120.00 Mass Interattraction

120.01 Synergy is disclosed by the interattraction for one another of two or more separate objects. But any two masses will demonstrate that halving the distance between them will fourfold their attraction for each other. (Which is the way Newton might have said it, but did not.) He discovered the mathematical gain in attraction, but he stated it "inversely," which is awkward and nonspontaneously illuminating. The inverseness led him to speak in terms of progressive diminution of the attraction: as the distance away was multiplied by two, the attraction diminished by four; ergo, he could speak of it as "squared." The attraction of one mass for the other increases as the second power of the rate of increase of their proximity to one another: halve the distance and the interaction is fourfolded.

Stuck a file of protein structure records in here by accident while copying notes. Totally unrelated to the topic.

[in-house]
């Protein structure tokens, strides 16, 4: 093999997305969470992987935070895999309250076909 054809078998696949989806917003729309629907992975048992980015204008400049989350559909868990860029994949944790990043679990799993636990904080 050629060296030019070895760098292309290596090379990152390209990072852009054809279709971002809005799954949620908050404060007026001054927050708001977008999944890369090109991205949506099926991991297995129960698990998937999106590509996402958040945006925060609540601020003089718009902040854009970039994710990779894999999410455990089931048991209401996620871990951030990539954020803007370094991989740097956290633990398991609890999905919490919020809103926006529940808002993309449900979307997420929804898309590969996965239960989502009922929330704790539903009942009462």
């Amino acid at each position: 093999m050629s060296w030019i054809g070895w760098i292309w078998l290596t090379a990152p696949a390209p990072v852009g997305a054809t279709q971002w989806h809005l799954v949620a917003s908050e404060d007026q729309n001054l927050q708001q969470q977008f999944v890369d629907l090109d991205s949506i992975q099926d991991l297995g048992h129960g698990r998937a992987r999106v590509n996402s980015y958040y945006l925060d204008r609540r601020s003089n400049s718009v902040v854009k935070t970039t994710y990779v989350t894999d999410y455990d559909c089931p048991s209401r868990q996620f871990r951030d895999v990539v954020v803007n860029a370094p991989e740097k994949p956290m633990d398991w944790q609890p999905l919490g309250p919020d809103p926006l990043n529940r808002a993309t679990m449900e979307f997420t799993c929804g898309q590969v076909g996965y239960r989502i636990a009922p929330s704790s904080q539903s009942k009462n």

121.00 Our senses are easily deceived because mass interattraction is not explained and cannot be predicted by any characteristic of any one massive body considered alone. Local observation of mass attraction is also obscured by the overwhelming presence of Earth's gravity. For instance, two 12-inch-in-diameter spheres of so dense a material as ivory do not appear to attract each other until they are only about a paper-thin distance apart. The thickness of a paper match superimposed on a 12-inch globe represents the point at which a rocket precesses into orbit, going from its 180-degree tendency to fall into its 90-degree orbital independence as an astronomical entity. This is the critical- behavior point at which it becomes an independent entity in Universe, a satellite. Small Earth satellites orbit at an altitude of only about 100 miles, which is only about 1/80th of the diameter of the Earth. This critical proximity event of transition from 180-degree to 90-degree independence is called precession. Mass attraction is also involved in precession, another member of the family of generalized principles. But scientists still have not the slightest idea why mass attraction occurs; they only know that it does. They do not know why. This requires admission of an utter a priori mystery within which the masses demonstrate their utterly mysterious attraction for one another. It appears that no single part of the Universe can predict the behavior of the whole. As we attain greater experience and opportunity to observe the synergetic effects of Universe, there is always a greater discernment of generalized principles. The discovery of a plurality of generalized principles permits the discovery of the synergetic effect of their complex interactions.

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